Soon after I returned, I went to the new Kinder building at the Museum of Fine Arts, Houston. It is a beautiful space, and I absolutely loved seeing the institution’s holdings on display. But, the museum’s modern and contemporary collection isn’t what got my heart rate up. I walked through to the Beck building to visit some old friends. I wanted to say hello to those paintings and sculptures most Houstonians, and anyone who frequents the MFAH, have an affinity for.
But then it happened. I turn a corner and wouldn’t you believe it, a Jan van Huysum was there, sitting on the wall in gallery 210. While it feels like an exaggeration to say I went weak in the knees and that I almost fainted, both statements are true.
The piece: black frame, black background, high contrast light source. This new van Huysum painting was drastically different than the two at the Wallace in London. This one was way sexier.
I immediately knew the mental routine necessary when confronted with a van Huysum: don’t try and take it in all at once, find a spot, sink in, and dive as far into a single detail as possible. I decided to stare straight ahead and not expend any unnecessary neck energy trying to look around.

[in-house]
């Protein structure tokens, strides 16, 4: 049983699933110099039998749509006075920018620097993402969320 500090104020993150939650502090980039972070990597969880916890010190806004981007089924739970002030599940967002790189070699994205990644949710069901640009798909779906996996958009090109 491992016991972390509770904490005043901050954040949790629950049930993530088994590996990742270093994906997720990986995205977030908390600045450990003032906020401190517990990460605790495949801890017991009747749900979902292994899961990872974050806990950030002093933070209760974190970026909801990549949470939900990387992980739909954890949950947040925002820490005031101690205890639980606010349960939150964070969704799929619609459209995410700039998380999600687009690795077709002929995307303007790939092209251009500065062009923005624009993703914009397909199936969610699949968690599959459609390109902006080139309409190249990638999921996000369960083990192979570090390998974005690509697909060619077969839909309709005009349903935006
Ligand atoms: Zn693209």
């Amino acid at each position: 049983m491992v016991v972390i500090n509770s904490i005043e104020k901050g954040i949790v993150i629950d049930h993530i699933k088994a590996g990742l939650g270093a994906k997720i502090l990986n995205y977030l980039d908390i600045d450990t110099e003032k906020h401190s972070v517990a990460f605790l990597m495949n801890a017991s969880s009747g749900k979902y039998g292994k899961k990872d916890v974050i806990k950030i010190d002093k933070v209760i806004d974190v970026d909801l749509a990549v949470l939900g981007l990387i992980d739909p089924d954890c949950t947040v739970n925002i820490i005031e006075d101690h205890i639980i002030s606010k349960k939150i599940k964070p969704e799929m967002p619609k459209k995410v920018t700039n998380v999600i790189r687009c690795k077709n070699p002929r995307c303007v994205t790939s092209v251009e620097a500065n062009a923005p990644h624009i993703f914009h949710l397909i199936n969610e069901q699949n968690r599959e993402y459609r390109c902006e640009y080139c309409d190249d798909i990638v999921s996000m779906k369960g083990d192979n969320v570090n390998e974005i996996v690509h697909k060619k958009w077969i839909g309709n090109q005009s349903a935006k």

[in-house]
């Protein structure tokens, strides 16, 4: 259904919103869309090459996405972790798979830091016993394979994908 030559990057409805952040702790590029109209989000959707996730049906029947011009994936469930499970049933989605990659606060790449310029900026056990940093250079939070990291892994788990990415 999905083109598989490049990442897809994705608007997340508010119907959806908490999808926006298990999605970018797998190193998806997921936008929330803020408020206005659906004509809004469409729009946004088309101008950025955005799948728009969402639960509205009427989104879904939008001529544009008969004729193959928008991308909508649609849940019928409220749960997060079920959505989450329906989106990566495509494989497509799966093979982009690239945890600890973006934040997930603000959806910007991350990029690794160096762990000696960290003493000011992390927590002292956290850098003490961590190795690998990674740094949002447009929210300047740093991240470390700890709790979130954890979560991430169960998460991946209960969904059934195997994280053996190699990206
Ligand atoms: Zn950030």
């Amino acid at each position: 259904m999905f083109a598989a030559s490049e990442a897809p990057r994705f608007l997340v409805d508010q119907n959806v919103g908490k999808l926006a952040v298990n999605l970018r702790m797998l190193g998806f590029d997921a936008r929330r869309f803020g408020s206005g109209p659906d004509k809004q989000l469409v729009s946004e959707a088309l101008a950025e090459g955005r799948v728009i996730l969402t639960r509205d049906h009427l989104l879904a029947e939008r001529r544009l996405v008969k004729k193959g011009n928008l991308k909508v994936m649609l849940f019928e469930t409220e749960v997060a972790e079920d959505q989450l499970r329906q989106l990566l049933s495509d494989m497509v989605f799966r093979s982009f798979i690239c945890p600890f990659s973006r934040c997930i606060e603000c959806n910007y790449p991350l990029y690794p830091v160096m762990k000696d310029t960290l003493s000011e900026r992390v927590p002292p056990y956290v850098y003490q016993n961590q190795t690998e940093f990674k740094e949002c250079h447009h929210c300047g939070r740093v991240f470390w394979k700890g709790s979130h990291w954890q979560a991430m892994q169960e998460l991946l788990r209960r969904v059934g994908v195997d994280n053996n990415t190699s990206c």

I am quite tall. In my eye line is a red flower — I’m not certain what kind it is, but it’s incredibly red. Staring at it, I could see the control and mind-numbing precision that is van Huysum’s recording process. He must have been so in sync with his eyes, his brain, and the world in front of him to allow his creations to assume such a natural effect.
After the brilliant display of red, I noticed the perfectly serpentine curving of the flower stem in the middle, containing a reflected red from the tentacled flower. Van Huysum’s handling of the stem’s width, while careening around these corners, is something that almost made me turn to the docent and ask him to come over and have a look. The artist demonstrates such control here, more than even when illustrating the tiny ants or flies wandering about within his scenes.
Another area where he just flat out shows off is his illustration of a snail, at the bottom left. Look at that shell; look how he rounds the corners with no obvious effort. What an absolute maniac! You can try to draw a spiral, but good luck painting one with this clarity. Want to up the complexity a bit? Have a look at the painting from the side — it is entirely flat. No raised paint or tricks of the trade. The viewing experience of van Huysum’s painting is absolutely a pleasure.
Do yourself a favor: if you ever come across a painting by Jan van Huysum, or notably one by his predecessor, Rachel Ruysch (who may actually be better than JvH. I have only seen one of her works briefly, but it did feel particularly superior in ways I can’t articulate in my limited word count), sit in front of it and stay there for a while. I bet it will draw you in and swallow you whole. If not, you can do what my colleagues did and pat me on the head with an “atta boy.”